POV: You just pitched an idea for a new marketing campaign or business strategy.
Your CEO says it’s too aggressive, the product manager says it’s too vague, the sales rep says it’s too long, and support? Well, they feel it doesn’t do much to answer the main questions customers usually ask.
For digital researchers or market analysts, this scenario is all too familiar. You just can’t please everyone…or can you?
With market segmentation, companies can optimize their digital strategies using an array of targeted messages and content specific to their audience, making sure that everyone, from C-levels to marketers, and customers included, are happy and on the same page.
But in order to get it right, you need reliable data. That’s where market intelligence and advanced research tools come in.
In this article, we explain how to define your own market segments. We’ll also provide you with some useful tips on choosing the right methods to give you a competitive advantage.
What is market segmentation?
Let’s start with a definition of market segmentation, which refers to the process of dividing a broad target audience into smaller, more specifically defined groups (also known as customer segmentation). Splitting the market into sub-groups makes it more approachable as a whole and helps you create more targeted and curated marketing materials for different audiences.
For example, a millennial audience’s primary motivation to purchase your service might be different than the interest that drives an older audience; or what your American audience expects may vary from that of a European audience.
With segmentation, you can create different marketing strategies for each potential customer. The right messaging leads to an incentive to click, and therefore a stronger chance of a conversion.
8 key benefits of market segmentation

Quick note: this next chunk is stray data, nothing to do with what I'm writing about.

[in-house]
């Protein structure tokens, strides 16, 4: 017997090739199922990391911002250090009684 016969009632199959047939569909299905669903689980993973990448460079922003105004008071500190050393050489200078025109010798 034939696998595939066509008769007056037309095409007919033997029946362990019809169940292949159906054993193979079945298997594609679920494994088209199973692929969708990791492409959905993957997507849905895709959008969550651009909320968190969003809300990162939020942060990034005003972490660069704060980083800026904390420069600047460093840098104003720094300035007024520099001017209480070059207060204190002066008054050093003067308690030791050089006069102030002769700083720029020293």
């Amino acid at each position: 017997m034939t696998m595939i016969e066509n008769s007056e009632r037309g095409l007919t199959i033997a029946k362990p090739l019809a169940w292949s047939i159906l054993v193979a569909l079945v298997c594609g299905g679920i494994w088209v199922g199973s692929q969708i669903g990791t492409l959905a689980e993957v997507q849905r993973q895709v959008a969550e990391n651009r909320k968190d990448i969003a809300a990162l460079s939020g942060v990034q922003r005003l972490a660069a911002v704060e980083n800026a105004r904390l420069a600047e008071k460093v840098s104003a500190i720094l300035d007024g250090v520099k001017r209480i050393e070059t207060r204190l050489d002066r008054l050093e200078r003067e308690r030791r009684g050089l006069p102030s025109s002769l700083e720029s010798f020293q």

Data-driven segmentation can result in higher revenue and lower financial risk and here are myriad ways it can improve your overall marketing efforts. Take a look at some of the top benefits of market segmentation:
1. Develop more effective strategies. No need to limit yourself to one approach. Market segmentation lets you apply the best-performing methods for each customer group.
2. Create hyper-focused messaging. Tailor your marketing efforts to the specific pain point of your customer base instead of trying to reach everybody with the same message.
3. Increase response rates. Better targeting and curated messages lead to higher response rates. In turn, you can increase the return on your paid advertising and lower the overall cost of your marketing campaigns.
4. Attract the right customer. More personalized and powerful marketing messages draw in prospects who are genuinely interested in your product.
5. Improve brand loyalty and retention. When you meet more of your audience’s needs, they are more likely to remain loyal to your brand.
6. Expand your reach. You may identify niche markets that would go unnoticed if you referred to your entire target audience as a whole.
7. Promote new product development. Segmentation helps you understand your audiences’ needs better. Use this understanding to develop dedicated features or launch new products that provide solutions to their needs.